Anyway, I was annoyed to read yesterday’s Op-Ed by Gregory Mankiw (whose textbook of course we all had to have in College) Mankiw’s a Harvard professor with all the respect that comes with that, and he’s attacking a tax position I hold dearly. My view is that the Estate Tax is the best of all taxes, and Mankiw’s view in the Op-Ed is that it’s unfair, because of the different level of taxation that will hit a theoretical household of frugals vs. spendthrifts.
Mankiw’s view is that two households that generate, say, $20 million in wealth will be hit by unequal taxes, depending on how they spend, or don’t spend, their money. To complete the thought, a spendy household will end up avoiding the estate tax – currently 40% of an estate’s value above $5.45 million. Meanwhile, a thrifty household will pay those hefty taxes, when the couple dies. Humph. That did sound unfair when I read it yesterday.
Thankfully, Levine rescues my views, with an important distinction. The taxpayer is actually their heir, not the wealth-generator. The wealth-generator is dead. And when you think about what is “fair” to heirs, the calculus changes. Take it away, Matt:
Here is a curious argument from N. Gregory Mankiw that the estate tax is bad “because it violates a principle that economists call horizontal equity. The basic idea is that similar people should face similar tax burdens.” So if two couples — the Frugals and the Profligates — each start businesses, work hard, and earn the same amount of money, they should each pay the same amount of taxes, even if the Frugals save all their money and the Profligates spend theirs. They do. But Mankiw thinks they don’t:
[Levine now quoting Mankiw:] Under an income tax, the couples would pay the same, because they earned the same income. Under a consumption tax, Mr. and Mrs. Profligate would pay more because of their lavish living (though the Frugals’ descendants would also pay when they spend their inheritance). But under our current system, which combines an income tax and an estate tax, the Frugal family has the higher tax burden. To me, this does not seem right.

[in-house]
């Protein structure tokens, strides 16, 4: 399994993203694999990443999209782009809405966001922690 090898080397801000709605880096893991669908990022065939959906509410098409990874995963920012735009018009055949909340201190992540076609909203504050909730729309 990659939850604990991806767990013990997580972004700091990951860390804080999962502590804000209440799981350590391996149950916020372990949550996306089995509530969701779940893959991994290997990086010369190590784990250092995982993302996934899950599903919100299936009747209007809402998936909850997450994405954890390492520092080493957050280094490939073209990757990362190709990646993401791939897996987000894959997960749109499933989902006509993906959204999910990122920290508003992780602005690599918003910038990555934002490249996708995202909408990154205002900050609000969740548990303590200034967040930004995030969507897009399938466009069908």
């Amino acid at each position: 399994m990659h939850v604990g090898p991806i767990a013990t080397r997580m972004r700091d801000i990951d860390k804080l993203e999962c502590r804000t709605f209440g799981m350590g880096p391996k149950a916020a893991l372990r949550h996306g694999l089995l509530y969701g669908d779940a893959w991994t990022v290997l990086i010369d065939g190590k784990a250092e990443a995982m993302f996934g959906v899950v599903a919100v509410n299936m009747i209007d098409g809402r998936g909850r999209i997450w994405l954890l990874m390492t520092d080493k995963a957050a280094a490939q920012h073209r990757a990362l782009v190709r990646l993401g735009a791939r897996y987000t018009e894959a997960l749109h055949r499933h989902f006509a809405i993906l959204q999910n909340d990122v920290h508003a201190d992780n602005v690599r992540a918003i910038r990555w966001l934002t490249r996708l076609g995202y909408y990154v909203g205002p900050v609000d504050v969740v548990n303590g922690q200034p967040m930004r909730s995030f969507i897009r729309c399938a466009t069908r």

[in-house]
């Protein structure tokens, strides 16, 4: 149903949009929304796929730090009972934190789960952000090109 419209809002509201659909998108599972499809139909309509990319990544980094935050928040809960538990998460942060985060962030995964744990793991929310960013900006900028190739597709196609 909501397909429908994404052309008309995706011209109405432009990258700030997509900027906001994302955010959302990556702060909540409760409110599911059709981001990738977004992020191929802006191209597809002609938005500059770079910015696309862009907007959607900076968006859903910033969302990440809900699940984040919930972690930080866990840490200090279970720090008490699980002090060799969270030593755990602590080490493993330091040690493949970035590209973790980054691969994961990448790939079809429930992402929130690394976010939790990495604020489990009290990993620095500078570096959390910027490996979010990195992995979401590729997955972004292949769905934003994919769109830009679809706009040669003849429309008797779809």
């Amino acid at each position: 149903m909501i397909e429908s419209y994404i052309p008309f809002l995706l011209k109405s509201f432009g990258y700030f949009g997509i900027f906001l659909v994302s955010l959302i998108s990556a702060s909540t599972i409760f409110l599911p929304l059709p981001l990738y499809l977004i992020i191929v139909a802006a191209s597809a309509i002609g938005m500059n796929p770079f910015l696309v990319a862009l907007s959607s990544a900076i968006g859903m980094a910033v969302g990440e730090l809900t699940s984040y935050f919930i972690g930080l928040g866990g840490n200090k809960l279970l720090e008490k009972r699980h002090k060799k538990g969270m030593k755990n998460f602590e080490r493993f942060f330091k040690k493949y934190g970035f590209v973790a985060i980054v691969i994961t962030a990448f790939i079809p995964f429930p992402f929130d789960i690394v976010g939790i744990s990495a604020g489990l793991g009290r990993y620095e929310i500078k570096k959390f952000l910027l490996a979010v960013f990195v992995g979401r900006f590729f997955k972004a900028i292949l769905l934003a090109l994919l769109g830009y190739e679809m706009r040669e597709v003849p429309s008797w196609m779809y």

Ah, see, the problem here is thinking that the senior Frugals pay the estate tax. They don’t. They are dead when the estate tax is assessed. The two great inevitabilities are death and taxes, but death is in an important sense logically prior. When you pay taxes, you still (usually) prefer not to be dead. Once you are dead, you have no preferences about taxes. We could fund the government with a lovely, efficient, non-distortionary system of taxing only the dead, except — and this is another key point — the dead don’t have any money. The incidence of the estate tax can’t be on dead people. Once the Frugals die, their heirs have the money, and the estate tax taxes them. If the Frugals’ children make $30,000 a year as art gallery assistants and also inherit $20 million, and Mr. and Mrs. Justnotrich’s children make $30,000 a year as Wal-Mart employees and inherit nothing, it seems odd to say that they should pay the same taxes as a matter of horizontal equity.
So anyway, I think Levine the finance blogger wins that round against Mankiw the professor. Also, it fits my worldview, so…
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